The interview came after media reports said earlier this week that Seoul and Tokyo signed the General Security of Military Information Agreement to counter North Korean nuclear and missile threats.
South Korea and Japan are seeking to exchange information on the progress of Pyongyang's nuclear and missile programs after the North staged its fifth and largest nuclear test in September 2016.
The negotiations on the pact began in 2012, but stopped as the opposition parties in Japan objected to the deal.
After the two first rounds of the talks reopened in November, Tokyo and Seoul reportedly agreed on a few major points, including the prohibition to supply third parties with intelligence information without each other's approval and the necessity to inform the other party if the information has been compromised in any way.
Speaking to Sputnik's Korean edition, Dong-Yup Kim, however, did not rule out that it is the United States which will benefit from the Tokyo-Seoul agreement.
In this vein, he referred to Washington's plans to further promote the deployment of the US Terminal High Altitude Area Defense (THAAD) system on the Korean Peninsula.
"In fact, the agreement may be part of the US's plans to deploy THAAD which is promoted under the pretext of North Korea's missile and nuclear threats. Namely, the United States at first plans to draw South Korea into its missile defense system and its bilateral alliance with Japan, and then Washington will increase military cooperation between the three countries," Dong-Yup Kim said.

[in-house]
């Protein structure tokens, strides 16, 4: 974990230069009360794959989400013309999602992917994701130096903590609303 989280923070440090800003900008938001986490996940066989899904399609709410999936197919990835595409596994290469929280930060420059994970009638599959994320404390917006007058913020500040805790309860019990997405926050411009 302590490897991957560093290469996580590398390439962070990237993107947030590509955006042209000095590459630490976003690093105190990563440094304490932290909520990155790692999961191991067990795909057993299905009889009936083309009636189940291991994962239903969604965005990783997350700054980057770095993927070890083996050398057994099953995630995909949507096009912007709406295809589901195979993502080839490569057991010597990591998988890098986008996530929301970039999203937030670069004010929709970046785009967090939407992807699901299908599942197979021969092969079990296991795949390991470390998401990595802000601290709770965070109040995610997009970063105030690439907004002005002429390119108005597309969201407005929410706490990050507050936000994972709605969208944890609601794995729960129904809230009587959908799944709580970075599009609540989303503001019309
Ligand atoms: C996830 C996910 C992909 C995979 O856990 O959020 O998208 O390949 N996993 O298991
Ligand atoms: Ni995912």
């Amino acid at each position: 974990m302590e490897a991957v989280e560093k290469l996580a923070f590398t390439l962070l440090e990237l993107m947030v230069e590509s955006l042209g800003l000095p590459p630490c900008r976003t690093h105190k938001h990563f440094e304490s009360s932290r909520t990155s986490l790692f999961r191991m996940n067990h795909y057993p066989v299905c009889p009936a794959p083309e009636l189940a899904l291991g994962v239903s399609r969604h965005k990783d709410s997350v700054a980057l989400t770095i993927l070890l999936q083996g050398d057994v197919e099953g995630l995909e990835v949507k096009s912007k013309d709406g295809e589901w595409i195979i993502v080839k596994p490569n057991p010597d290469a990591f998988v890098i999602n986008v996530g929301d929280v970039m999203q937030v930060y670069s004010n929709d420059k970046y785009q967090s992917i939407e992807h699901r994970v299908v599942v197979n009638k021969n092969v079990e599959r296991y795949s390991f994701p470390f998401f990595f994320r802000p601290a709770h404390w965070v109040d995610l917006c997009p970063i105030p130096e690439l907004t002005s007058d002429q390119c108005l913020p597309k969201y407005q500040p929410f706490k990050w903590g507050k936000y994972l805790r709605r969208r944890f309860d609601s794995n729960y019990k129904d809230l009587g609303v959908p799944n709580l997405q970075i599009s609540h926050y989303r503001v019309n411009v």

He was echoed by Andrey Karneyev, deputy director of the Moscow-based Institute for Asian and African Studies, who said that although the document gives a fresh impetus to the Japan-South Korea security cooperation, "the US is still invisibly present in the running process of this collaboration as the main military ally and guarantor of security for Tokyo and Seoul."
Meanwhile, Chinese Foreign Ministry Spokesman Geng Shuang has warned that "adhering to the Cold War thinking and strengthening cooperation in the field of military intelligence sharing, the relevant countries will provoke confrontation on the Korean Peninsula."
The Pentagon first announced plans to put the advanced missile-defense system on the Korean Peninsula in 2014, causing concern in Beijing and Moscow.
A final agreement between Seoul and Washington on the issue was reached earlier in July 2016, following a fourth underground nuclear detonation by North Korea.
In late September, the sides announced that a THAAD system would be located about 180 miles southeast of Seoul in Seongju County, far from densely-populated areas.